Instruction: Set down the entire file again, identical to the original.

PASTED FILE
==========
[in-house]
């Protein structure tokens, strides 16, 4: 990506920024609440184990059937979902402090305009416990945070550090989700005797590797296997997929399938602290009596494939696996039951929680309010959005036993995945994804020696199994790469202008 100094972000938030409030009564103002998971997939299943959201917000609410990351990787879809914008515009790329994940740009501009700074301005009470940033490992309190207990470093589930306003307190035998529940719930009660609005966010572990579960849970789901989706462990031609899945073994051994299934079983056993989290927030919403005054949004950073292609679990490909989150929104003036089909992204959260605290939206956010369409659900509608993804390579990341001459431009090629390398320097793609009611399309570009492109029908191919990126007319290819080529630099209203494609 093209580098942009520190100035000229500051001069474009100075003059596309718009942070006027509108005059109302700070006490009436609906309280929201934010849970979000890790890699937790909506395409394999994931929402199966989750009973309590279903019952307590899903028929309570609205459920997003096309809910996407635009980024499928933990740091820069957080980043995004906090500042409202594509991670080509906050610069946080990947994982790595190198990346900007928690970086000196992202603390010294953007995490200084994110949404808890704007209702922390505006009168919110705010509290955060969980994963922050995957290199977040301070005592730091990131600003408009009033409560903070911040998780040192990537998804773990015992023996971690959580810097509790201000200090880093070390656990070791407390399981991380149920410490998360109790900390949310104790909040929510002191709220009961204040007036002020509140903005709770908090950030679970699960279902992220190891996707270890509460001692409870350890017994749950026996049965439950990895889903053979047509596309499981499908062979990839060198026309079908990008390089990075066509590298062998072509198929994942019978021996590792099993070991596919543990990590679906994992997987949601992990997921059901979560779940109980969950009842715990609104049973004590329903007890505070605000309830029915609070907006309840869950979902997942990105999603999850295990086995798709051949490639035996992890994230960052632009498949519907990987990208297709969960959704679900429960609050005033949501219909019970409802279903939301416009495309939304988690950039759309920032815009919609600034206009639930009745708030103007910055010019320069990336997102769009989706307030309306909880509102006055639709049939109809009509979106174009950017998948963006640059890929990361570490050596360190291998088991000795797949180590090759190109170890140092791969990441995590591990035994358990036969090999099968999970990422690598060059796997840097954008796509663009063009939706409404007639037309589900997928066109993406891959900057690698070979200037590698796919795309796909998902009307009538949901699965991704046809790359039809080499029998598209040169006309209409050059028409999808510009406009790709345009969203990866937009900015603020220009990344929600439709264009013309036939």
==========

[in-house]
């Protein structure tokens, strides 16, 4: 990506920024609440184990059937979902402090305009416990945070550090989700005797590797296997997929399938602290009596494939696996039951929680309010959005036993995945994804020696199994790469202008 100094972000938030409030009564103002998971997939299943959201917000609410990351990787879809914008515009790329994940740009501009700074301005009470940033490992309190207990470093589930306003307190035998529940719930009660609005966010572990579960849970789901989706462990031609899945073994051994299934079983056993989290927030919403005054949004950073292609679990490909989150929104003036089909992204959260605290939206956010369409659900509608993804390579990341001459431009090629390398320097793609009611399309570009492109029908191919990126007319290819080529630099209203494609 093209580098942009520190100035000229500051001069474009100075003059596309718009942070006027509108005059109302700070006490009436609906309280929201934010849970979000890790890699937790909506395409394999994931929402199966989750009973309590279903019952307590899903028929309570609205459920997003096309809910996407635009980024499928933990740091820069957080980043995004906090500042409202594509991670080509906050610069946080990947994982790595190198990346900007928690970086000196992202603390010294953007995490200084994110949404808890704007209702922390505006009168919110705010509290955060969980994963922050995957290199977040301070005592730091990131600003408009009033409560903070911040998780040192990537998804773990015992023996971690959580810097509790201000200090880093070390656990070791407390399981991380149920410490998360109790900390949310104790909040929510002191709220009961204040007036002020509140903005709770908090950030679970699960279902992220190891996707270890509460001692409870350890017994749950026996049965439950990895889903053979047509596309499981499908062979990839060198026309079908990008390089990075066509590298062998072509198929994942019978021996590792099993070991596919543990990590679906994992997987949601992990997921059901979560779940109980969950009842715990609104049973004590329903007890505070605000309830029915609070907006309840869950979902997942990105999603999850295990086995798709051949490639035996992890994230960052632009498949519907990987990208297709969960959704679900429960609050005033949501219909019970409802279903939301416009495309939304988690950039759309920032815009919609600034206009639930009745708030103007910055010019320069990336997102769009989706307030309306909880509102006055639709049939109809009509979106174009950017998948963006640059890929990361570490050596360190291998088991000795797949180590090759190109170890140092791969990441995590591990035994358990036969090999099968999970990422690598060059796997840097954008796509663009063009939706409404007639037309589900997928066109993406891959900057690698070979200037590698796919795309796909998902009307009538949901699965991704046809790359039809080499029998598209040169006309209409050059028409999808510009406009790709345009969203990866937009900015603020220009990344929600439709264009013309036939």